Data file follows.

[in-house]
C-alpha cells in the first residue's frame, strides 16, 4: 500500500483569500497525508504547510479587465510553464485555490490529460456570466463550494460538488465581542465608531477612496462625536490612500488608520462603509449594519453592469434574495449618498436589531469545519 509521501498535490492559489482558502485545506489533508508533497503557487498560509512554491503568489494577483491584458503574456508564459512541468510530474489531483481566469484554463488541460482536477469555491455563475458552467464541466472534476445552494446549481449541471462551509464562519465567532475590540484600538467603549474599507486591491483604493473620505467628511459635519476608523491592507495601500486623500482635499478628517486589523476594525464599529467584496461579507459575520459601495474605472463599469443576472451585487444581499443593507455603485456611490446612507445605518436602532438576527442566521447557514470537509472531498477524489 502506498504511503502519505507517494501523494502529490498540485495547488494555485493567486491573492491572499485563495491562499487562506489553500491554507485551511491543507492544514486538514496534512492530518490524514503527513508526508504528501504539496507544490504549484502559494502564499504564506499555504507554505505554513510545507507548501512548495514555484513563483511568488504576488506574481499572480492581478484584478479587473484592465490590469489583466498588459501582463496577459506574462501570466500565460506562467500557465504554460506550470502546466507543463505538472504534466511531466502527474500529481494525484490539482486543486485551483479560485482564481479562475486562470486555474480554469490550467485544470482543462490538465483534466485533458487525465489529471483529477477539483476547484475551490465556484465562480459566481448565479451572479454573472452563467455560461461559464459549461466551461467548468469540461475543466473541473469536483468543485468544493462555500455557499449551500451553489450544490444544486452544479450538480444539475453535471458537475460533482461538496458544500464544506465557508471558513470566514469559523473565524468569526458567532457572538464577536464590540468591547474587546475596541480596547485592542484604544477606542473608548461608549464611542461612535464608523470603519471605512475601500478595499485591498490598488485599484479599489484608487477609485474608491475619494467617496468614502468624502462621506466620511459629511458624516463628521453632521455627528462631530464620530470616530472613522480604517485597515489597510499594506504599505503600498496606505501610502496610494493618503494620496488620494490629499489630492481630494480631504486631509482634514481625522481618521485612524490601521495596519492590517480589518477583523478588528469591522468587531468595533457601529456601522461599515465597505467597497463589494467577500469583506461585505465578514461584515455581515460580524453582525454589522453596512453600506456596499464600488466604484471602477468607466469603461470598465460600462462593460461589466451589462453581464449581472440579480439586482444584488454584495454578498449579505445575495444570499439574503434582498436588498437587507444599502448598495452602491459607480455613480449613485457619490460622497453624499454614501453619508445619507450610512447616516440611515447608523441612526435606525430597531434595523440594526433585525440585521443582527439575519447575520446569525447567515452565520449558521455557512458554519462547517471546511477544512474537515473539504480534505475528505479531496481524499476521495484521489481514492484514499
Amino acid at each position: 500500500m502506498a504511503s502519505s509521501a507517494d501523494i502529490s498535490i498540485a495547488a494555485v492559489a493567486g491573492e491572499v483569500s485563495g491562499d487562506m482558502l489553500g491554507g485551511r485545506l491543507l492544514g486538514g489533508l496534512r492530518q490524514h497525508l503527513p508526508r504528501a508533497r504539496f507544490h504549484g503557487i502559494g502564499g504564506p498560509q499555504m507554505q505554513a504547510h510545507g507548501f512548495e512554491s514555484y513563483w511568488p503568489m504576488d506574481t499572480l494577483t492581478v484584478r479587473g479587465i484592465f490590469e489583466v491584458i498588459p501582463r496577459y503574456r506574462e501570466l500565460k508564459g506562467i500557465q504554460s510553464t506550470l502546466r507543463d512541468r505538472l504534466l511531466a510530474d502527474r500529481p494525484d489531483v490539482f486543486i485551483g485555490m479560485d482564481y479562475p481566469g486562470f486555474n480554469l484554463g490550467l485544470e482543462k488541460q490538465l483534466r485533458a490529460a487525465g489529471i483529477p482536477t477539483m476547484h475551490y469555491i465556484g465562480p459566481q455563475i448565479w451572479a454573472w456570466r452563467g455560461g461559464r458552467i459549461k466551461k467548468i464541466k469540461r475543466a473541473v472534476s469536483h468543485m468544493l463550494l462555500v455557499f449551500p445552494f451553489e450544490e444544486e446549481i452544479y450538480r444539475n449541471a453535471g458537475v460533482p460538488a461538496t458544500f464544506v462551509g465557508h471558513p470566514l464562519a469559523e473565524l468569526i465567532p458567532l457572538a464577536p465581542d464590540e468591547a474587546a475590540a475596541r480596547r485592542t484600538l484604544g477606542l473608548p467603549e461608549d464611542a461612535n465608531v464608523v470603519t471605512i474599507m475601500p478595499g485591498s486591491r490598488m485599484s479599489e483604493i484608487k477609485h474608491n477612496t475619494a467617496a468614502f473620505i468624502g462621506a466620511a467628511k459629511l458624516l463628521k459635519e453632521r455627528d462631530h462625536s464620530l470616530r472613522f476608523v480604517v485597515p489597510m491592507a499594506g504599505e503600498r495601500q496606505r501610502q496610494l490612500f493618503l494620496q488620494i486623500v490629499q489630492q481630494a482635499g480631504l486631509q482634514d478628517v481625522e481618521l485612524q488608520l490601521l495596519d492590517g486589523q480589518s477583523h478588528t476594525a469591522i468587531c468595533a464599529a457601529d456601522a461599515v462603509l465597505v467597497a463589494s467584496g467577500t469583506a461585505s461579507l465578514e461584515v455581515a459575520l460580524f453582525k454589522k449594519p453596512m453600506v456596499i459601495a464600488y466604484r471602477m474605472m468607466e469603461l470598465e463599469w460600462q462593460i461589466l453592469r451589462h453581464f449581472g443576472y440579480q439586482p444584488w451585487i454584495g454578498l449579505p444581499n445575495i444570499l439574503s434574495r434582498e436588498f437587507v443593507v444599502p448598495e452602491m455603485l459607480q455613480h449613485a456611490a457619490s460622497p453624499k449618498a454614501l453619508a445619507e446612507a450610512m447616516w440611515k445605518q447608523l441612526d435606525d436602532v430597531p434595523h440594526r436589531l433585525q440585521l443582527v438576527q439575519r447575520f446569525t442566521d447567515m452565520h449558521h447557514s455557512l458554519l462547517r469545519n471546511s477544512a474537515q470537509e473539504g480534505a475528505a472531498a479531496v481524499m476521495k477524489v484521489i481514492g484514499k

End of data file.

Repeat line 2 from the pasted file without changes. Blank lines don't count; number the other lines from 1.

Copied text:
C-alpha cells in the first residue's frame, strides 16, 4: 500500500483569500497525508504547510479587465510553464485555490490529460456570466463550494460538488465581542465608531477612496462625536490612500488608520462603509449594519453592469434574495449618498436589531469545519 509521501498535490492559489482558502485545506489533508508533497503557487498560509512554491503568489494577483491584458503574456508564459512541468510530474489531483481566469484554463488541460482536477469555491455563475458552467464541466472534476445552494446549481449541471462551509464562519465567532475590540484600538467603549474599507486591491483604493473620505467628511459635519476608523491592507495601500486623500482635499478628517486589523476594525464599529467584496461579507459575520459601495474605472463599469443576472451585487444581499443593507455603485456611490446612507445605518436602532438576527442566521447557514470537509472531498477524489 502506498504511503502519505507517494501523494502529490498540485495547488494555485493567486491573492491572499485563495491562499487562506489553500491554507485551511491543507492544514486538514496534512492530518490524514503527513508526508504528501504539496507544490504549484502559494502564499504564506499555504507554505505554513510545507507548501512548495514555484513563483511568488504576488506574481499572480492581478484584478479587473484592465490590469489583466498588459501582463496577459506574462501570466500565460506562467500557465504554460506550470502546466507543463505538472504534466511531466502527474500529481494525484490539482486543486485551483479560485482564481479562475486562470486555474480554469490550467485544470482543462490538465483534466485533458487525465489529471483529477477539483476547484475551490465556484465562480459566481448565479451572479454573472452563467455560461461559464459549461466551461467548468469540461475543466473541473469536483468543485468544493462555500455557499449551500451553489450544490444544486452544479450538480444539475453535471458537475460533482461538496458544500464544506465557508471558513470566514469559523473565524468569526458567532457572538464577536464590540468591547474587546475596541480596547485592542484604544477606542473608548461608549464611542461612535464608523470603519471605512475601500478595499485591498490598488485599484479599489484608487477609485474608491475619494467617496468614502468624502462621506466620511459629511458624516463628521453632521455627528462631530464620530470616530472613522480604517485597515489597510499594506504599505503600498496606505501610502496610494493618503494620496488620494490629499489630492481630494480631504486631509482634514481625522481618521485612524490601521495596519492590517480589518477583523478588528469591522468587531468595533457601529456601522461599515465597505467597497463589494467577500469583506461585505465578514461584515455581515460580524453582525454589522453596512453600506456596499464600488466604484471602477468607466469603461470598465460600462462593460461589466451589462453581464449581472440579480439586482444584488454584495454578498449579505445575495444570499439574503434582498436588498437587507444599502448598495452602491459607480455613480449613485457619490460622497453624499454614501453619508445619507450610512447616516440611515447608523441612526435606525430597531434595523440594526433585525440585521443582527439575519447575520446569525447567515452565520449558521455557512458554519462547517471546511477544512474537515473539504480534505475528505479531496481524499476521495484521489481514492484514499